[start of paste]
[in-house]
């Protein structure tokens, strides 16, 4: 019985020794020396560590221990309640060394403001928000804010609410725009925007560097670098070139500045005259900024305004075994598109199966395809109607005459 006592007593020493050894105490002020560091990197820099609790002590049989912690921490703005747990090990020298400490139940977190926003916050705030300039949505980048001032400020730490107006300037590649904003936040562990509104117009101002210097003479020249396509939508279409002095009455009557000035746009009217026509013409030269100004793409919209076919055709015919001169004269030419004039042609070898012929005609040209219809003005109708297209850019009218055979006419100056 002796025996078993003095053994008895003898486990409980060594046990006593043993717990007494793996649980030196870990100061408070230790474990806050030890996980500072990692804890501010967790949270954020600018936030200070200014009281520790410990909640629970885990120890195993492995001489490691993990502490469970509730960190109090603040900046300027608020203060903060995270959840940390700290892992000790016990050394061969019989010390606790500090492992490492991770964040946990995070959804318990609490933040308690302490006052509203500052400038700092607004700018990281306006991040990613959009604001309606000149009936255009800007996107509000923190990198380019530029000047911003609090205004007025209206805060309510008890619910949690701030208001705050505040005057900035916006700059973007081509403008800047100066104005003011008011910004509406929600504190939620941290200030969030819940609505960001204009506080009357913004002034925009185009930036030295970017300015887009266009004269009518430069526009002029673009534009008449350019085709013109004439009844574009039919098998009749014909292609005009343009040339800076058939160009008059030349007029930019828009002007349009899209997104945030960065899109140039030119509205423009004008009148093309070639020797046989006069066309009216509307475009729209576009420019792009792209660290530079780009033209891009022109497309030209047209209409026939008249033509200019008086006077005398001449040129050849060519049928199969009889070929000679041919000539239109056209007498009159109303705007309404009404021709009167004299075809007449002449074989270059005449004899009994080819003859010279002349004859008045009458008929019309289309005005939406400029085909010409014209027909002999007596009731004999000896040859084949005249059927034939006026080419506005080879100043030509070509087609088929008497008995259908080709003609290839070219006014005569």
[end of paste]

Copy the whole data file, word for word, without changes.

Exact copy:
[in-house]
């Protein structure tokens, strides 16, 4: 019985020794020396560590221990309640060394403001928000804010609410725009925007560097670098070139500045005259900024305004075994598109199966395809109607005459 006592007593020493050894105490002020560091990197820099609790002590049989912690921490703005747990090990020298400490139940977190926003916050705030300039949505980048001032400020730490107006300037590649904003936040562990509104117009101002210097003479020249396509939508279409002095009455009557000035746009009217026509013409030269100004793409919209076919055709015919001169004269030419004039042609070898012929005609040209219809003005109708297209850019009218055979006419100056 002796025996078993003095053994008895003898486990409980060594046990006593043993717990007494793996649980030196870990100061408070230790474990806050030890996980500072990692804890501010967790949270954020600018936030200070200014009281520790410990909640629970885990120890195993492995001489490691993990502490469970509730960190109090603040900046300027608020203060903060995270959840940390700290892992000790016990050394061969019989010390606790500090492992490492991770964040946990995070959804318990609490933040308690302490006052509203500052400038700092607004700018990281306006991040990613959009604001309606000149009936255009800007996107509000923190990198380019530029000047911003609090205004007025209206805060309510008890619910949690701030208001705050505040005057900035916006700059973007081509403008800047100066104005003011008011910004509406929600504190939620941290200030969030819940609505960001204009506080009357913004002034925009185009930036030295970017300015887009266009004269009518430069526009002029673009534009008449350019085709013109004439009844574009039919098998009749014909292609005009343009040339800076058939160009008059030349007029930019828009002007349009899209997104945030960065899109140039030119509205423009004008009148093309070639020797046989006069066309009216509307475009729209576009420019792009792209660290530079780009033209891009022109497309030209047209209409026939008249033509200019008086006077005398001449040129050849060519049928199969009889070929000679041919000539239109056209007498009159109303705007309404009404021709009167004299075809007449002449074989270059005449004899009994080819003859010279002349004859008045009458008929019309289309005005939406400029085909010409014209027909002999007596009731004999000896040859084949005249059927034939006026080419506005080879100043030509070509087609088929008497008995259908080709003609290839070219006014005569």